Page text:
Dark roast beans reach internal temperatures of 430-450 degrees Fahrenheit (220C - 230C). Beans undergo a "second crack" at about 225C (435 °F), making them even drier and more fragile. It's here where the bold, bittersweet flavours and smells of traditional "coffee" become evident. There's a tradeoff, though; the darker the roast, the harder it is to recognise any of the beans' origins. They'll continue to enlarge until removed from the heat.
Dark roasts often consist of a blend of origins, making it harder to identify quality dark roast coffees. Some big coffee companies will blend beans from all over the world and essentially burn them to a uniformly dark roast. This is also effective when masking and selling lower-quality beans. Instead, good roasters will seek beans with deep, full flavours worth uncovering, such as chocolate, nuts, and caramel.
Call me old school, but I'll always be a fan of dark-as-night espresso. A fresh, gurgling Moka pot still reminds me of dinner at Nonna's. It's the first thing I do every morning.
What is Medium Roast Coffee?
Well, a medium roast can be anything in between. These beans are roasted to a light brown with little to no oil exposed. We find a lot of compromises in medium roasts: what's missing in its brightness it makes up for in a fuller, richer body. Where we won't get super-rich flavours, we will get hints of the origin of the beans. You'll taste the caramelised sugars but not much acidity. Finding the happy "medium" is an art and matter of preference.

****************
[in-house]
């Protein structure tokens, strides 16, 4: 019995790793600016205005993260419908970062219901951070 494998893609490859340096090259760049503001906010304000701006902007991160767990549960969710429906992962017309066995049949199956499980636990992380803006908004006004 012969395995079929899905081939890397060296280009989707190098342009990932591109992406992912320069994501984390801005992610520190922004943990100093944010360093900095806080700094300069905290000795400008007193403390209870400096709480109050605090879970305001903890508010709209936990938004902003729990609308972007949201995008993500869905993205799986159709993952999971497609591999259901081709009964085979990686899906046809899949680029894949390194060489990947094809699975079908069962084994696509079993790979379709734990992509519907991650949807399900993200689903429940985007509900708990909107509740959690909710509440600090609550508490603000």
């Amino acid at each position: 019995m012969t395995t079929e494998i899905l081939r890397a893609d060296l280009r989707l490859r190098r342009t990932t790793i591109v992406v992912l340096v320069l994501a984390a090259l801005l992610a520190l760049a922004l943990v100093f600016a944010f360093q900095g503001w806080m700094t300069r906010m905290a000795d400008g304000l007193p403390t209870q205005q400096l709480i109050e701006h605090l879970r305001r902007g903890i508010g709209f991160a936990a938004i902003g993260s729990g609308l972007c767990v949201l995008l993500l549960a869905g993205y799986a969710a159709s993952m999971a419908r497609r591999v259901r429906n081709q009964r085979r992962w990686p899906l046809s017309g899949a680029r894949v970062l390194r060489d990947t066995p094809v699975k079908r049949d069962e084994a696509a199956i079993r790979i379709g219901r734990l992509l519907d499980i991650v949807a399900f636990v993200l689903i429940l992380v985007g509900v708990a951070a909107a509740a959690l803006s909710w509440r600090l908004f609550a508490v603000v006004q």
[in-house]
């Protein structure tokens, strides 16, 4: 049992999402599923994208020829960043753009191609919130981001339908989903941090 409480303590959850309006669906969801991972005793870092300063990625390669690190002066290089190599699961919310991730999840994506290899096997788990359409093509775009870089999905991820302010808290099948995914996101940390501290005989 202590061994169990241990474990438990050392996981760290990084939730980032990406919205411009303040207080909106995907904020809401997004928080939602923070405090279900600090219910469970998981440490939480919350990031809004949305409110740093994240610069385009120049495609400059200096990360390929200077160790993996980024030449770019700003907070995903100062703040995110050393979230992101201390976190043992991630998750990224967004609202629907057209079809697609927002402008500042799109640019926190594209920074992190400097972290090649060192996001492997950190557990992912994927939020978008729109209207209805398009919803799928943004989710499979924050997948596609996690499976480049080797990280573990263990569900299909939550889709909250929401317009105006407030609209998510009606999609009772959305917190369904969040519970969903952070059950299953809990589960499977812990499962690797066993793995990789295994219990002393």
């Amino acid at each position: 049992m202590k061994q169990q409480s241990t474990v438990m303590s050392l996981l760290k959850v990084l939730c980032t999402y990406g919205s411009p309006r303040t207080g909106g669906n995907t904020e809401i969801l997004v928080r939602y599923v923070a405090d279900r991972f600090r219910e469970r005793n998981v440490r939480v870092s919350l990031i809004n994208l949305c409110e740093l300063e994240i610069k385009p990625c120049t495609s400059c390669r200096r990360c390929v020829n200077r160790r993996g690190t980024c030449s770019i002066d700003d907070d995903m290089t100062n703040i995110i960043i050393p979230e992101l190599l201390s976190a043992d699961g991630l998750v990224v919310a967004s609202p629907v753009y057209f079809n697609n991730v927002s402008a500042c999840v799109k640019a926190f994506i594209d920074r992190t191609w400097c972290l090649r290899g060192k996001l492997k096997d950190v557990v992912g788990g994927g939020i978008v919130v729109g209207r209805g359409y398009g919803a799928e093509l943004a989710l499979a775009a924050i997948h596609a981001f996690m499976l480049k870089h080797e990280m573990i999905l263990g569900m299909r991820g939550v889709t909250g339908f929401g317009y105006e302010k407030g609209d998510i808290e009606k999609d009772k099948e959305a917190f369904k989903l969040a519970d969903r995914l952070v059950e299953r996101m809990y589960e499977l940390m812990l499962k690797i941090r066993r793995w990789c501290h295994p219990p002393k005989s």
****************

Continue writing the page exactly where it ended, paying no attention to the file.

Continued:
Medium roast coffees reach 400-430 (205C-220C) degrees Fahrenheit before being taken from the roaster, which is a little beyond the first crack. These have a balanced flavour, aroma, and acidity and are often sweeter than light roasts. The darker the brew, the less you'll notice the acidity or "brightness" in the first sips. This is replaced with fuller flavour and more decadent smells.
A medium roast is a great starting point when experimenting with new brews. We suggest buying a medium roast and drinking it black. Decide what it is that you like and dislike, and let that guide your next coffee-buying decision. And if you despise your coffee, at least you can soften the blow with cream and sugar well.
So, what's the best coffee? The answer may sound vague, but the best brew is whichever makes you excited to wake up and drink it. It all depends on what you prioritise, whether that's colour, smell, origin, brightness, body, flavour, or something else. Given that caffeine levels are the same, you can put that attribute aside and focus on what you want. The only way to find out what that is is to do some research. Brew a few cups of each different roast and let your taste buds do the rest.
Written by Spencer Gowan